As of May 10, the South Carolina Senate voted to pass H.4776, a bill conservatives are referring to as the “medical freedom bill,” which would grant a broad license to discriminate for medical practitioners, healthcare institutions, and health care payers, including doctors, nurses, counselors, pharmacists, and insurers. The bill, which passed 28-15, and will negatively impact LGBTQ+ South Carolinians, will soon head to Governor Henry McMaster. It is one of the first bills of its kind to pass anywhere in the country. 

Last week the Senate also passed H.4608, a bill restricting transgender students from participating in school sports. These bills come against the backdrop of a wave of anti-LGBTQ legislation in states nationwide. 

H.4776 would allow medical providers denying care to cite their personal or religious beliefs in order to refuse services to people, including LGBTQ people. The bill will impact access to gender-affirming care, contraceptives, HIV medications, fertility care, end of life care, and mental health services. It will allow insurance providers and employers to categorically deny medically necessary treatments such as hormone replacement therapy and PrEP.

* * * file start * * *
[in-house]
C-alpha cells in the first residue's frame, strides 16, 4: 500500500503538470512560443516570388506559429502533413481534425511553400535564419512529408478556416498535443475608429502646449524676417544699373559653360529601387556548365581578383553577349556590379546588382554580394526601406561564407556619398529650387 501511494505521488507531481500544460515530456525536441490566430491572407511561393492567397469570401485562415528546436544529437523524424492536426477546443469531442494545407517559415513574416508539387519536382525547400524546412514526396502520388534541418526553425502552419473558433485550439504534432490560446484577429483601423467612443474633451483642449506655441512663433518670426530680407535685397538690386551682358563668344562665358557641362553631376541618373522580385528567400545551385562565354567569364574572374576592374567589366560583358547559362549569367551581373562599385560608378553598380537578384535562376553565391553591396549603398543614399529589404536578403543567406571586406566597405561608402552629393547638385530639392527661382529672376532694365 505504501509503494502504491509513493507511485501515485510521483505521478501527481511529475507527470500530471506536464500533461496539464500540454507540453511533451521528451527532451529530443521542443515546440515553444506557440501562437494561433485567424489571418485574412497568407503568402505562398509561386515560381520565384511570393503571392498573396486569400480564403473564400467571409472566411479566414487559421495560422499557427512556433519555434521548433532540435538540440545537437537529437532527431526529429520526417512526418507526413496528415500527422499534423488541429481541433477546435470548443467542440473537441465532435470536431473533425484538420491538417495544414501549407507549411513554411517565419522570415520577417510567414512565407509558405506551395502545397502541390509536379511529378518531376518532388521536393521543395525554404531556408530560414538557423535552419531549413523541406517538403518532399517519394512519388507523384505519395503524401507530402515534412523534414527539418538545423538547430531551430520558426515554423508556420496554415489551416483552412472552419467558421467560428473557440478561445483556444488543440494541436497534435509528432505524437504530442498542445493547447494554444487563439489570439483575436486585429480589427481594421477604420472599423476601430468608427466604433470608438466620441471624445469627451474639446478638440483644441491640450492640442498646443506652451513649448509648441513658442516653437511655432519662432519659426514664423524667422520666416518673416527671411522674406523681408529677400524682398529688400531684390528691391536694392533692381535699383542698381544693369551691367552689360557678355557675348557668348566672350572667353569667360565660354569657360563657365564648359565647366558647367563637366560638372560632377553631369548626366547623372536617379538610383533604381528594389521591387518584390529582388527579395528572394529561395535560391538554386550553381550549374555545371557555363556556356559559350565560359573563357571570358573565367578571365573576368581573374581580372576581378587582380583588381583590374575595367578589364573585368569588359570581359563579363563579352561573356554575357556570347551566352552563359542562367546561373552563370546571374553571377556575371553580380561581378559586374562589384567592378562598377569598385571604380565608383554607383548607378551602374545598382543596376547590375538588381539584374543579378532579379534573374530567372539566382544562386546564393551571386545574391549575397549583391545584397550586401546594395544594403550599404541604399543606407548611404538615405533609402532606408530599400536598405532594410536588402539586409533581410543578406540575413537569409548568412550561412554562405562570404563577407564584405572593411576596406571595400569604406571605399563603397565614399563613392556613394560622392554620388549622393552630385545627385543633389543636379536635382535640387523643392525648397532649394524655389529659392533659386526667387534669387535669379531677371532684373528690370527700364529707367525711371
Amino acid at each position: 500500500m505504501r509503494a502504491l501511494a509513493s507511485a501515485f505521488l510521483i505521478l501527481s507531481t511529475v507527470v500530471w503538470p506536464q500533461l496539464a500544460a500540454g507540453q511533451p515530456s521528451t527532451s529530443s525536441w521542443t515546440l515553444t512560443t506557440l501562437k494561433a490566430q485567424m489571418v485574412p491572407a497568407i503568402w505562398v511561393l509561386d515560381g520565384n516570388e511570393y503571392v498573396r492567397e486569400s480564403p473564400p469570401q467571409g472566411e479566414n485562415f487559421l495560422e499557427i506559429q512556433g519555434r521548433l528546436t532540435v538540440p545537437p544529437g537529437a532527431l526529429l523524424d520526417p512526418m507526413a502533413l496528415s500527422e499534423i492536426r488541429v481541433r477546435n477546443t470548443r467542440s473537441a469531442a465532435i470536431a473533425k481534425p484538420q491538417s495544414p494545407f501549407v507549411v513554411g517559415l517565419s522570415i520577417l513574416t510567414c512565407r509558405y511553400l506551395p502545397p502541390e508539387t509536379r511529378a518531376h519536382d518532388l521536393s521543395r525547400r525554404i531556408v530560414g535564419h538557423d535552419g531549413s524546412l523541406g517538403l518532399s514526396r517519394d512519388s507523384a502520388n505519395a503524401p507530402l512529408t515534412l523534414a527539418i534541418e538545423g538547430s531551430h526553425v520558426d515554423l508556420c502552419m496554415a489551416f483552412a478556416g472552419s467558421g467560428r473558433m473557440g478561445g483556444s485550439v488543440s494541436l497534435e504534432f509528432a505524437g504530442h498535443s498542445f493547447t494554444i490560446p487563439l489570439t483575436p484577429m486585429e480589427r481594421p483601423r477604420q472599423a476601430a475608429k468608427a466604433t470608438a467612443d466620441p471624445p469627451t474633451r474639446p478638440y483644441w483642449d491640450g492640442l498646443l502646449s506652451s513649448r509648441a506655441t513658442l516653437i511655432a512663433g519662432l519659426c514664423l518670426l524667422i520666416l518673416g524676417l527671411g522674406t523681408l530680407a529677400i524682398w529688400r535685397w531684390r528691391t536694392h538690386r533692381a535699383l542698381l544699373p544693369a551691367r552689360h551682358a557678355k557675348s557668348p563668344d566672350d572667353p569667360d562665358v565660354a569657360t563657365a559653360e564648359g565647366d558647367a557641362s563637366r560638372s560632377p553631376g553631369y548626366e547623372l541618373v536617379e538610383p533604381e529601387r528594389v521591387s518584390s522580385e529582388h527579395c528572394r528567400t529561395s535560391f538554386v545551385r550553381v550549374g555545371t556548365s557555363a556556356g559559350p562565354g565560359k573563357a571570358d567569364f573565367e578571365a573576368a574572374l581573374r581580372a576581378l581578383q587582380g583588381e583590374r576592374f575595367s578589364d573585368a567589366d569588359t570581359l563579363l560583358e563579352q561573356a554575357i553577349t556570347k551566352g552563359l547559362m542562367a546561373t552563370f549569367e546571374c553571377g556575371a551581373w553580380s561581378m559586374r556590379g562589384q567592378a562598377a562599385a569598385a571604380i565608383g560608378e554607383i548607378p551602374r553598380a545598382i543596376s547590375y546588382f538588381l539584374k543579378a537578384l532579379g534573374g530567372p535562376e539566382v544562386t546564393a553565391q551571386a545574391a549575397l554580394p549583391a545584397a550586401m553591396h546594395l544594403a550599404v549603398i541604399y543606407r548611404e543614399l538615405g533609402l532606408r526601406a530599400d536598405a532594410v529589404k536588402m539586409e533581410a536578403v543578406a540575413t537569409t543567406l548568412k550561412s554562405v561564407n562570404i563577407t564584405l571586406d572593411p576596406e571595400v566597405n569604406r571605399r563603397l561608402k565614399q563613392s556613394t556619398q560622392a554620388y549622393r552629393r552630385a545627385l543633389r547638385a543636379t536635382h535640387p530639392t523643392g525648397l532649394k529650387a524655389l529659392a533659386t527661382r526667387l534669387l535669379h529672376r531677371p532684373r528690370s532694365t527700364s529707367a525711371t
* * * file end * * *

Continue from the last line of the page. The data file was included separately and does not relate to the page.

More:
SC United for Justice & Equality, a coalition of more than 30 organizations committed to LGBTQ equality in South Carolina, spoke out against H.4776. 

Holly Whitfield, Executive Director of the Alliance for Full Acceptance (AFFA) and a leader in SC United for Justice & Equality coalition, released the following statement:

“We all care about the freedom of religion – but that freedom doesn’t allow anyone, including medical providers, to discriminate against people because of who they are. By passing this bill the South Carolina legislature is sanctioning providers who want to refuse to do their jobs, including providers who object to transgender dignity, same-sex sexual activity, sex outside of marriage, and people seeking to prevent HIV. We rely on our healthcare landscape to ensure we can access the services that allow us to thrive – but now, under this law, that access could be jeopardized, especially given the number of South Carolinians who live in rural areas. We urge Gov. McMaster to reject this discriminatory bill.”

This article originally appeared on the website of SC United for Equality & Justice.